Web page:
New analysis by Age UK has found that, on average, 79 older people died every day in England in 2021/22 while waiting for care.
Age UK is now urging the Chancellor to use the Spring Budget to direct more Government resources towards reducing care support delays after analysis shows that a total of 28,890 older people died in 2021/22, the latest year for which figures are available, without ever receiving the care and support they were waiting for. This equates to 79 deaths a day, 554 a week, and 2,408 a month.
The Charity says that this is just the most glaring example of the long waits that increasingly characterise how some unfortunate older people experience our social care system in England. Age UK pins the blame for these long delays squarely on a lack of public money to allow local authorities to assess older people speedily, and on there being insufficient care workers to staff the care services a growing older population requires.
The number of unfilled posts in the home care sector jumped by 20,000 between 2020/21 and 2021/22, while Skills for Care reported a vacancy rate of 14% across the whole of England, rising in some areas to over 17%.
Today, argues Age UK, the social care system remains under extreme pressure and – if anything – the situation seems to be getting worse. A growing ageing population means that the demand for social care is rising, and health and care experts also say that older people are now often presenting with more significant needs, following the experience of living through the pandemic.
Age UK analysis shows that in England, more than one in four (28%) people who had asked for a social care assessment had been waiting six months or more to get one. These assessments are just the first step in securing social care, suggesting that some older people in desperate need are waiting even longer before they actually receive support. For some, it clearly arrives too late.
Delayed assessments have helped to precipitate a situation in which an estimated 2.6 million people in England aged over 50 are now living with some unmet need for care. That means millions struggling to do ordinary things like going to the toilet, eating, dressing or washing because they require some help to do so. In the absence of a formal service being available families and unpaid carers often have to do their best to fill the gap, placing them under huge pressure and strain. The Charity says it is especially worried about older people living alone, who do not always have friends or family who can rally round.
The Association of Directors of Social Services surveyed its members in 2022 and found that more than six in 10 councils said they were having to prioritise assessments and respond to people only where abuse or neglect was highlighted, or when they were being discharged from hospital.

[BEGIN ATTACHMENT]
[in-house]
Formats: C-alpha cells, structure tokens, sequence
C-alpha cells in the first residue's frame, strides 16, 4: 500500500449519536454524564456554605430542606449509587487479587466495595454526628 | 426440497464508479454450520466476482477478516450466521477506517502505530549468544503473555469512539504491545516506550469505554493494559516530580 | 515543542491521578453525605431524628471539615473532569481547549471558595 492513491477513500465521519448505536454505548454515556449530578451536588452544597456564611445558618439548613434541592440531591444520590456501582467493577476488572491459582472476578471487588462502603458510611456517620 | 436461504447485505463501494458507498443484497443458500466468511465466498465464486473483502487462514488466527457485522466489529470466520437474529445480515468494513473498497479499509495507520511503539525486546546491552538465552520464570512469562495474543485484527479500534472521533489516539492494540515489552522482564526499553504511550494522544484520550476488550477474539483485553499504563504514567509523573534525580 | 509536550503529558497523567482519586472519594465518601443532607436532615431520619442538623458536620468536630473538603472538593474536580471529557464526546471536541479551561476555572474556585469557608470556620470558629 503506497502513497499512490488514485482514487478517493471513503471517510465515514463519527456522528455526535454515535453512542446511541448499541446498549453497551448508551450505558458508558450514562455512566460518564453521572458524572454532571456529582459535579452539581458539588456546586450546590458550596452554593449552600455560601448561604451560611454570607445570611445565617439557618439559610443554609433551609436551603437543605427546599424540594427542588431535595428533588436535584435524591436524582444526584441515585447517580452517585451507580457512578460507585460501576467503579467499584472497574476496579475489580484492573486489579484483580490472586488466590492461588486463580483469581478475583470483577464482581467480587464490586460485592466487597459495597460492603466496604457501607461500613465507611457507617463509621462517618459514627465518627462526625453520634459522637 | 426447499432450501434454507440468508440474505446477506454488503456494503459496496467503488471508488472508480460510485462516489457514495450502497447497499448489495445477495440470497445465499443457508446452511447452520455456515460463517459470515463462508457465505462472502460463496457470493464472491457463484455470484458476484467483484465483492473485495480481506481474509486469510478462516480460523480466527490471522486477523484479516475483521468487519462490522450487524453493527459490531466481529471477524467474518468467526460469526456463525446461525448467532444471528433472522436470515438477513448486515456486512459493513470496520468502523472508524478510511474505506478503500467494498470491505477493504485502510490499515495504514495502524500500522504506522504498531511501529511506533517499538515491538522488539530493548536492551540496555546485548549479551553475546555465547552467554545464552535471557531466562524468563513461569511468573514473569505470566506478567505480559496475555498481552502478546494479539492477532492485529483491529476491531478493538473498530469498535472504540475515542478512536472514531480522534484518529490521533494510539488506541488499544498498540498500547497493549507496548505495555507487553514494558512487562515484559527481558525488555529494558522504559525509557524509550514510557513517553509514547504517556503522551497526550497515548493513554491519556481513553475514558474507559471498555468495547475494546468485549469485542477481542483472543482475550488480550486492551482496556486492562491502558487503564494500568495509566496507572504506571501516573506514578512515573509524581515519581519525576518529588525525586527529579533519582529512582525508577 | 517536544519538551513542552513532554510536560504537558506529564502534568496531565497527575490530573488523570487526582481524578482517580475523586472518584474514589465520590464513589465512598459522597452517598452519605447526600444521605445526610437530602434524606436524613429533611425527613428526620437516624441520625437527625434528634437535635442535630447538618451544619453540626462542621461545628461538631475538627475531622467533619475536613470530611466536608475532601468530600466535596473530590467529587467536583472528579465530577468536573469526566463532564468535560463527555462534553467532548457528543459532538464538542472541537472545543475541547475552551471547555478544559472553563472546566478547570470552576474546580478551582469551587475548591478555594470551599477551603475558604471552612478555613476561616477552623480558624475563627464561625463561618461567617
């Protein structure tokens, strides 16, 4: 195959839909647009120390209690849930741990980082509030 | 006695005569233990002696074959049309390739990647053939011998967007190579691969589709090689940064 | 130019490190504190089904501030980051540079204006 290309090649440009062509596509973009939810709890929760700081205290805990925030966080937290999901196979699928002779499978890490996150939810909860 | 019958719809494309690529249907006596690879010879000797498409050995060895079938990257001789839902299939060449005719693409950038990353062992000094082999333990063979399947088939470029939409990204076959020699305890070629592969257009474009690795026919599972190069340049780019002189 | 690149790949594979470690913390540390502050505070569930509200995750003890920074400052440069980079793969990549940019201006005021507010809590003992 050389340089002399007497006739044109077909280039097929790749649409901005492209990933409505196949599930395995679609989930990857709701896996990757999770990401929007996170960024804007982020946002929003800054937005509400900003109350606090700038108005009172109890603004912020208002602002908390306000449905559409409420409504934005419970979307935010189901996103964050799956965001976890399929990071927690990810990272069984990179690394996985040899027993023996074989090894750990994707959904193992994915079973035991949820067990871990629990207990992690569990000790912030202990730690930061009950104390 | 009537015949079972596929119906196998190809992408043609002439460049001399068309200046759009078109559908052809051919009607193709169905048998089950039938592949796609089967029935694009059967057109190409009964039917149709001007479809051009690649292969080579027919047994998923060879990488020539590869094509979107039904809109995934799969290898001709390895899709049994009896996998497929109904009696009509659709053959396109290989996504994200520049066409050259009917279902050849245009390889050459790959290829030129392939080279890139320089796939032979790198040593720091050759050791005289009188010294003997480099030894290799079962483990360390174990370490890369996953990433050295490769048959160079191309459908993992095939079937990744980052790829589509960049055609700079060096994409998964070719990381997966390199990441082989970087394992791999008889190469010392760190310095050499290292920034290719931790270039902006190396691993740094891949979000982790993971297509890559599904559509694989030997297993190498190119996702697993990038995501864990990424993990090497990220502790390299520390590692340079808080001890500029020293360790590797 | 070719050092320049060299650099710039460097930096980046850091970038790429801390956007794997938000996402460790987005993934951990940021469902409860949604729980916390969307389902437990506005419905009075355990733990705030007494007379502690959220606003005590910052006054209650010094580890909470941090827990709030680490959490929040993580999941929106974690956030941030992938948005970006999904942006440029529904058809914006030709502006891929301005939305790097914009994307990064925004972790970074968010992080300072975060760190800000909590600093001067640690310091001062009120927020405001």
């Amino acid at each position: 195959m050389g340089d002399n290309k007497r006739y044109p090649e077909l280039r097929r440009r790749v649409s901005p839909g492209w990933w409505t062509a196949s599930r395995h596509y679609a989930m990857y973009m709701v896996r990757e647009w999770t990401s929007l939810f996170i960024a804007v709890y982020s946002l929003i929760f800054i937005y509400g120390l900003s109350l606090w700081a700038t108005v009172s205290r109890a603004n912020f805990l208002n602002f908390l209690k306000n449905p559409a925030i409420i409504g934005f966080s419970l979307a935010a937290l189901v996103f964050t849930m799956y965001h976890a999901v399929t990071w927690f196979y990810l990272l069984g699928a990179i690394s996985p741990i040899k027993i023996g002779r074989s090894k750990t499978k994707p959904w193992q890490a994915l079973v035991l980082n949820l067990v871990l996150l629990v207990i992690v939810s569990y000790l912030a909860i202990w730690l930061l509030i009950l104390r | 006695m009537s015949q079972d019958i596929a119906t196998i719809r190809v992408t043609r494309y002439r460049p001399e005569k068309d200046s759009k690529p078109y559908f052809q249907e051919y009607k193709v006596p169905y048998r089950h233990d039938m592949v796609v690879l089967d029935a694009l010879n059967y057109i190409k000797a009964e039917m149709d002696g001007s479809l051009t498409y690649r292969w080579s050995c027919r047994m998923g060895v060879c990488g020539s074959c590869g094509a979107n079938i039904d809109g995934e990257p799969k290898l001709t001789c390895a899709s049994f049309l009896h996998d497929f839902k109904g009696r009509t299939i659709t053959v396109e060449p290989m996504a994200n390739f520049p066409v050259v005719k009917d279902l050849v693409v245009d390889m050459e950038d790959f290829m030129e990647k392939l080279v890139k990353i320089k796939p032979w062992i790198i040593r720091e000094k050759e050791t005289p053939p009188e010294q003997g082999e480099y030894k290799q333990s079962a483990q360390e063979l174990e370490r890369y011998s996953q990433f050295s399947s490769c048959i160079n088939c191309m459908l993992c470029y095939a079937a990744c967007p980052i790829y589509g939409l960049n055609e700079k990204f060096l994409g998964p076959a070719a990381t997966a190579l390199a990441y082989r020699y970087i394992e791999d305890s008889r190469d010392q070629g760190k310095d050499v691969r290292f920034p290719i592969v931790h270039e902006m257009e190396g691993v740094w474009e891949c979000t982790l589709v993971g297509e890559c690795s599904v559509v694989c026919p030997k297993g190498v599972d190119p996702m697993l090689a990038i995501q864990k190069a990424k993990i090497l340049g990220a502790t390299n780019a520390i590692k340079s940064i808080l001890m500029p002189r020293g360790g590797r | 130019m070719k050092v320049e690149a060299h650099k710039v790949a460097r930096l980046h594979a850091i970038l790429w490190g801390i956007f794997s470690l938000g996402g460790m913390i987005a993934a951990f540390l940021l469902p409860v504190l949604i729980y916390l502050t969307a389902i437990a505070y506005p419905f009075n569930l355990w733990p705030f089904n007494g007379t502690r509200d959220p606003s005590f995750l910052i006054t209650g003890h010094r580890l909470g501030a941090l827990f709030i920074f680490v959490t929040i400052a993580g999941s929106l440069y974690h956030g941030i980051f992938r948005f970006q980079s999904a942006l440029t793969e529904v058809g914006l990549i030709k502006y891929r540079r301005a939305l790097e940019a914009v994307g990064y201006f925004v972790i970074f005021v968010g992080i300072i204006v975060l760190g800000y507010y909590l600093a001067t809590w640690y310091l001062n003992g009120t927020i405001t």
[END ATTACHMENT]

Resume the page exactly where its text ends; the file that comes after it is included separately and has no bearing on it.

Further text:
In the last decade, the demand for care has increased as the population has grown and, statistically, got older: there are now 2.1 million more older people and 857,000 more adults with disabilities than ten years ago. The provision of care has not kept pace: during the first three months of 2022, for example, almost 170,000 hours a week of home care could not be delivered because of a shortage of care workers, seven times more than in Spring 2021.
“Waiting endlessly for help”
Caroline Abrahams, charity director at Age UK said: “There isn’t enough social care to go round and so some older people are waiting endlessly for help they badly need. It is heart breaking that on the latest figures, more than than five hundred older people a week are going to their graves without ever receiving the care and support to which they were entitled.
“These long waits are causing huge distress to older people as they struggle to carry on living their lives, and placing intolerable pressure on their families. And what happens to those with no one to step in and help? At Age UK we are deeply concerned about the plight of all the older people with an unmet need for care, living alone, without any family or friends. We fear there are many tragedies playing out silently behind closed doors.
“Good social care, provided by kind and skilled staff, can transform older people’s quality of life, helping them to stay fit and well and giving them morale boosting companionship too. It’s incredibly sad that it is becoming more and more routine to have to wait for months to receive care, even when you have been found eligible for it. That’s why we and more than 30,000 others have written to the Chancellor, Jeremy Hunt, urging him to use his Budget to help alleviate these delays, by directing more resources towards social care.
“No older person should die waiting for care that could have made their final days more comfortable and better supported, and no family should have to watch their loved one going through that bitter experience either. The Chancellor can help change this situation for the better and we call on him to act.”
More information on Age UK’s social care campaign here: https://www.ageuk.org.uk/our-impact/campaigning/care-in-crisis/